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Messrs Davies, George, and…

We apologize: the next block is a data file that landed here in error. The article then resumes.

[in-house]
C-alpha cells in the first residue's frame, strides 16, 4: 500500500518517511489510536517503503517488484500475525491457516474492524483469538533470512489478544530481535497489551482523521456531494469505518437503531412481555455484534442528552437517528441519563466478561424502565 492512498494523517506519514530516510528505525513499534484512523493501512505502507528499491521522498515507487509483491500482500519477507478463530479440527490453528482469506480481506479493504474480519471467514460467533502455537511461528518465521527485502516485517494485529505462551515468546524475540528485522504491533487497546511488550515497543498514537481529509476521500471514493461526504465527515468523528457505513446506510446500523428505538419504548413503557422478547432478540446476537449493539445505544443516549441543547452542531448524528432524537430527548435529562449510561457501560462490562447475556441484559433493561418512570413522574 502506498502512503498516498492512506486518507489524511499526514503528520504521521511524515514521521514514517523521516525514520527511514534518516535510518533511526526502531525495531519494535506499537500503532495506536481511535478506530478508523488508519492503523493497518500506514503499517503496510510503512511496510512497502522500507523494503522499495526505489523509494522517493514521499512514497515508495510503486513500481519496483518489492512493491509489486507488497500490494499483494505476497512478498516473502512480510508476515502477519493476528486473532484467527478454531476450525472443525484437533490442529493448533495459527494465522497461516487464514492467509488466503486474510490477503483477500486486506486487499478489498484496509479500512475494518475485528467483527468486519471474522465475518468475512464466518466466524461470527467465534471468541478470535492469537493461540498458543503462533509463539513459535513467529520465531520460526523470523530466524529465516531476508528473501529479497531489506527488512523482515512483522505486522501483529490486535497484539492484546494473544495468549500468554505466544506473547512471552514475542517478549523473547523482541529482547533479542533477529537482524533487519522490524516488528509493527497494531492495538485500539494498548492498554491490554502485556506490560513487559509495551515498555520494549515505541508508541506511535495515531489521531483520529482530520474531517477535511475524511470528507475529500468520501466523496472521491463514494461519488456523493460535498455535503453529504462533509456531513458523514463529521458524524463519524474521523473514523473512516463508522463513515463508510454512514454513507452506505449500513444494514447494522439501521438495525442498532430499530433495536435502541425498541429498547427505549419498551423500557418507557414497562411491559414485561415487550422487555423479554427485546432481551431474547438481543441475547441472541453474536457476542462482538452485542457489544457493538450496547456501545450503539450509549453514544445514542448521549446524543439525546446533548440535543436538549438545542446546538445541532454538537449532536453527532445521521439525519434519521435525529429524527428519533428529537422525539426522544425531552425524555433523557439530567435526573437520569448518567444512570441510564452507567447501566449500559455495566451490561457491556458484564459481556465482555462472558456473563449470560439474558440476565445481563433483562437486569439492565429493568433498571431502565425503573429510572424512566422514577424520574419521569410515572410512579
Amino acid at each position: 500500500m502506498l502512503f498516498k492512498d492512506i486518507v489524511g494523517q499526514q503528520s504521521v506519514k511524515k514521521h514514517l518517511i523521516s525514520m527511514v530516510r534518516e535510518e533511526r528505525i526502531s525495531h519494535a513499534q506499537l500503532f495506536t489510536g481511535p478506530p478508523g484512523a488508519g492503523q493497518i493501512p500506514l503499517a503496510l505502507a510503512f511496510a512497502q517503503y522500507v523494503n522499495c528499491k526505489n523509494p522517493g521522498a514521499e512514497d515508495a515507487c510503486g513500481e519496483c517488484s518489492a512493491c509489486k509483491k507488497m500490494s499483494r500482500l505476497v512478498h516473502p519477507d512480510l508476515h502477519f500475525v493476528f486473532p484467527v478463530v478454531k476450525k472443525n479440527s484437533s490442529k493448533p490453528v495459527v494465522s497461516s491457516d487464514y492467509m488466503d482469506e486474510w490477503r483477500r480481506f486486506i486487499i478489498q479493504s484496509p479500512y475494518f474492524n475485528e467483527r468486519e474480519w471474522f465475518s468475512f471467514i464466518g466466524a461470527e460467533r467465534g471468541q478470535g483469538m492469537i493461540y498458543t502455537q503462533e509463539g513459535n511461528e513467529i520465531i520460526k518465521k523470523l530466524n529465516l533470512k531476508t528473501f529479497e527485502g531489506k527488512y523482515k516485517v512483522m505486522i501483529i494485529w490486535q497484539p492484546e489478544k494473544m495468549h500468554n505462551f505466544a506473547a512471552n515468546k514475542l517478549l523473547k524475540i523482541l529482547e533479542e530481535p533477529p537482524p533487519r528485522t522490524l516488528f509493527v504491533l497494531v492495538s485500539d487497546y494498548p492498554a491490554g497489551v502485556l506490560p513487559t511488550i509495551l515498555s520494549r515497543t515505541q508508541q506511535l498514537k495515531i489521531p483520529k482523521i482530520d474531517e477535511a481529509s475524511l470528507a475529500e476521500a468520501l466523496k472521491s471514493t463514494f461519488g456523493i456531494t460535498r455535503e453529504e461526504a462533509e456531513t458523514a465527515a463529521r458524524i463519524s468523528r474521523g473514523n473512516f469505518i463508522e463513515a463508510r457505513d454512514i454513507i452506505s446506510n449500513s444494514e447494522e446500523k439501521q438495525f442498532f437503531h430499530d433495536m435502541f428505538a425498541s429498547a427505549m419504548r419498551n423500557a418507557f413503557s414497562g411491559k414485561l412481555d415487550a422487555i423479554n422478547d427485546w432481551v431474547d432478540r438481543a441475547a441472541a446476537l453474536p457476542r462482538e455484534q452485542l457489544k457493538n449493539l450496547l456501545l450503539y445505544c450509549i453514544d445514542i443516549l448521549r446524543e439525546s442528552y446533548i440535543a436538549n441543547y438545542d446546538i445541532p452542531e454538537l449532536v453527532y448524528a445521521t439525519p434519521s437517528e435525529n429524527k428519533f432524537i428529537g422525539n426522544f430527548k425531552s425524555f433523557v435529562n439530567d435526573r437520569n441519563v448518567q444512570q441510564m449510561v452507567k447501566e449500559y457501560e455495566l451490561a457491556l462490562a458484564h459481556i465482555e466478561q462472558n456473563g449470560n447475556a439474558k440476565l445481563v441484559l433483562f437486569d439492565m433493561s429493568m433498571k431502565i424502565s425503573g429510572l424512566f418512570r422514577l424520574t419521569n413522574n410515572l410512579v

Messrs Davies, George, and Davies' Affairs, I BANKRUPTCY PROCEEDINGS AT PEMBROKE DOCK. The adjourned application for the discharge of Mr W. Davies George and Mr Colin Rees Davies, the surviving partners of tbe bankrupt firm of Messrs Davies, George, and Davies, solicitors, Haverfordwest, came on before his Honour Judge Bishop at the Pembroke Dock County Court on Wednesday, Mr Ivor Bowen, barrister, appeared for the official receiver (Mr Thomas Thomas, Carmarthen) Mr S. T. Evans, M.P. (instructed by Messrs Eaton, Evans, and Williams, Haver. fordwest) for Mr W. Davies George and Mr Arthur Lewis for Mr Colin Rees Davies. Mr Bowen stated that the official receiver opposed the application. Before allowing the official receiver's report to be read, Mr Arthur Lewis said Mr S. T, Evans and himself had advised their clients what course to take, and they were now prepared tc make certain personal sacrifices in the form of consent to a judgment being entered against them for a sum to bo arranged, and, of course, regulated by their respectiye positions—not upon the basis of the official receiver's report. His Honour But such a sum as would be satisfactory to the official receiver, of course. Mr Ivor Bowen In fact, having cons:dered the question, the official receiver, in the exer- cise of his duty, cannot entertain any such proposition at the presenb momenb. An the flame time, if your Honour thinks, after his report has baen read that the justice in the case will be met by accepting such a suggestion, be will not opoose any further. His Honour said that under the circumstances he must have the report read. The official receiver's report dealt with all three estates and their financial relations— statistics which have been fully set out in theee column?. In the course of his observa- tions he said that, owing to his inability to realise the colliery shares, the trustee was unable to say what the dividend would be, but hs estimated that 58 in the £ I would be paid to the creditors. It would seem that the books of account,although systematically kept until 1892, were unreliable as regards the annual balances debit balances, which should have been written off as bad," bad been carried forward as assets year after year, thus making the balances erroneous and misleading, nothing having been allowed for depreciation of securities for some years, nor of book debts, amounting to £15,000, which had become irrecover- able. The books had not been balanced since 1892, when an adverse balance of nearly appeared against the firm. The firm's capital account had been gradually reduced during recent years. During the last 20 years the business of the firm developed into that of bankers as well as solicitors, owing no doubt to the influential position occupied by the senior partner in Pembrokeshire. There was now due for deposits made since January, 1890, £17,559 to 68 depositors. Complaints of negligence in regard to some of the investments were ma'e by creditors. The conduct of the bankrupts in the four following instances seemed to the Official Receiver Mrs Mary Eliza- beth Evans chimed £500 for "moneys received for my use and intertsb thereon" in October, 1894. This money was for a specific purpc.se, viz.,)jto purchasft house property. (2) Me3-irs Har- ris and Lewis had proved for £163 8J 7d in their capacity as trustees for money left with Davies, George, and Davies on January 24-th, 1895, to be invested," which was nob done, and for which the trustees had received no security. (3) The Rev. Thomas Thomas proved for £1,500 and mterest. In this case the £1,500 was in December, 1879, properly invested noon mortgage, which was paid off on March 7, 1885, and the money was received by the firm. In June of the same year Messrs Davies, George and Co,—Mr Colin Davies not being then a partner-wroto to Mr Thomas, saying that they had received this money and enclosing the deed of reconveyance, at the same time stating that they had at oncc re-invested it on excellenb security. In 1889 this amount again came into the hands of the firm, bus in consequence of itn then bemg only personal security there was no ueed of a reconveyance, and the fact of the receipt of this money by the firm was not bronghb to the knowledge of the creditor until shortly before the bankruptcy, when he applied for his securities and found there were none. The interest was paid regularly by the firm as if properly invested, and th" creditor was left under that impression. (4) In 1883 the company firm lent the late Mr Soth Evans £700 upon a mort- gage in favour of one of their clients. Subse- quently £350 repayments were made in four instalments from 1883 to 1887. This £350 had not, however, been paid to the mortgagee, but. had been used by the firm, and still appeared in their books as due from them to the late Mr Seth Evans, interest being paid to the firm upon the remaining £350, whilst the firm appeared to have regnlarly paid to the morlgasjoe the interest; on £700. The receipts given for three (£50, £20, and £80) of tbe mstalmaota did not aoafca that they were on account of the JB700 mortgage, but that for the £200 (the fourth instalment) con- firmed that assumption, because it said on further accouub of principal due on mortgage." Having regard to the entries in the books and the numerous payments of interests since 1883 in connection with this matter it was difficult to understand how the junior partners could have remained ignorant of the misappropriation of this money. The surviving partners had maintained through- out the bankruptcy proceedings that they were not aware of these irregulari ties and of the insol- vency of the firm until a local firm of solicitors was called in by the senior partner to investigate their affairs in June of last year. The Official Receiver, proceeding, said it was almost impossible to reconcile this contention with the facb that they were in daily attendance at the office, and of necessity taking an active share in its management, which devolved upon them when the late Sir William attended to his Parliamentary duties. The Official Recaiver concluded by reporting that (1) the bankrupts' assets were not of a value equal to 10-i in the £ on the amount of their unsecured liabilities; (2) that the bankrupts had omitted to keep proper books of account; and (3) that, the bank- rupts had been guilty of fraudulent breach of trust. The Official Receiver, however, added that he had nothing to report against the bank-opts' conduct dnring the bankruptcy proceedings, both of the surviving partners having evinced every desire to assist the official receiver and trustee in very complicated matters arising out of the bank- ruptcy. Mr Taylor then gave evidence to tho effect that Mr Colin Rees Davies's separate estate would certainly yield 20s in the and he thought Mr George's separate estate would also do so if no other proofs came in in regard to trusb matters. As to the joint partnership estate of the late Sir Wm. Davies and the i applicants, he had no idea what the dividend would amount to. It depended very largely upon the realisation of the colliery shares. In any case he did not think it would come to 5s in the JEL His Honour: The only certainty about it was that I II., partnership estate will not give 5 in the £ ?—Yes. Mr S. T. Evans then addressed the Court on behalf of plaintiffs. Mr W. Davies George then entered the witness box, and referred in detail to the cases and offences enumerated in the report, with a view to proviing that he was nob responsible as mere salaried partner for the money transactions and investments of the thm, which were entirely looked after by the late SIr Wm. Davies. Mr Arthur Lewis addressed the court on behalf of his client, stating that his case for discharge W:>8 even stronger than Mr George's. Mr Colin Rees Davies wenb into the box and denied that there were any grounds for charging him with fraudulent breach of trust. His Honour said tbe case was a very important one, and he would like to have sufficient time to consider it before arriving at a decision. He did not think the terms offered were quite satisfac- tory, and he had privately suggested an addition to them which counsel could discuss with the applicants. Learned counsel requested a private consultation with his honour, which was granted, and after an absence of about fifteen minutes Mr S. T. Evans said that, as was stated at the outsat, Mr George felt, particularly as he had been appointed to public offices, that it would not be righb of him to ask for his discharge without showing that he was prepared to make a personal sacrifice, which would go to some extent to help the creditors. He now therefore consented to submit to judgment against him in the sum of £100 per annum for five years, or, if he could possibly manage ib, to pay £450 down before the 31st of December nexb. Mr Arthur Lewis said he should like to say on hebalf of Mr Colin Davies thab although he was not a holder of appointments, he entertained to the fullest extent the desire to make a further personal sacrifice in favour of tbe creditors, and he now offered to consent to a judgment against him to bo paid in five annual sums of £25 each, or of £120 if he could pay it before December 31st next. His Honour said that under these oiroum- siancas, considering the position of the parties and how their interests would be affected in the future, and looking at their prospective incomes, the offers they now proposed to make were such as the Court might very well accept. Of course the official" receiver and trustee were simply powerless in the matter, and had to accept what the Court thoughb right, He did not think the applicants were entirely free from blame, although they might be considered free from any charge of fraud. So far aa thai was concerned, therefore, the duties of the court were considerably lightened, and could deal with the matter with a greater amount of leniency. The payment of the money whioh was proposed to be paid seemed to him ridiculous as far as it nffeoted the realisation of the estate, but it was a desire to do till in theie$ower to show that they were willing to accept a certain amountof punishment—if thejr called itpuoishment —for what he might call their negligence in the matter. Under tbe circumstances, therefore, be felt justified in discharging them upon the terms mentioned by learned counsel. In answer to the Official Receiver, his Honour said that the technical offonces, in so far as ths dividend did not amount to 10a in the and in regard to incomplete book-keeping, had been borne out by the evidence. j The hearing lasted about four and a-half hottrs.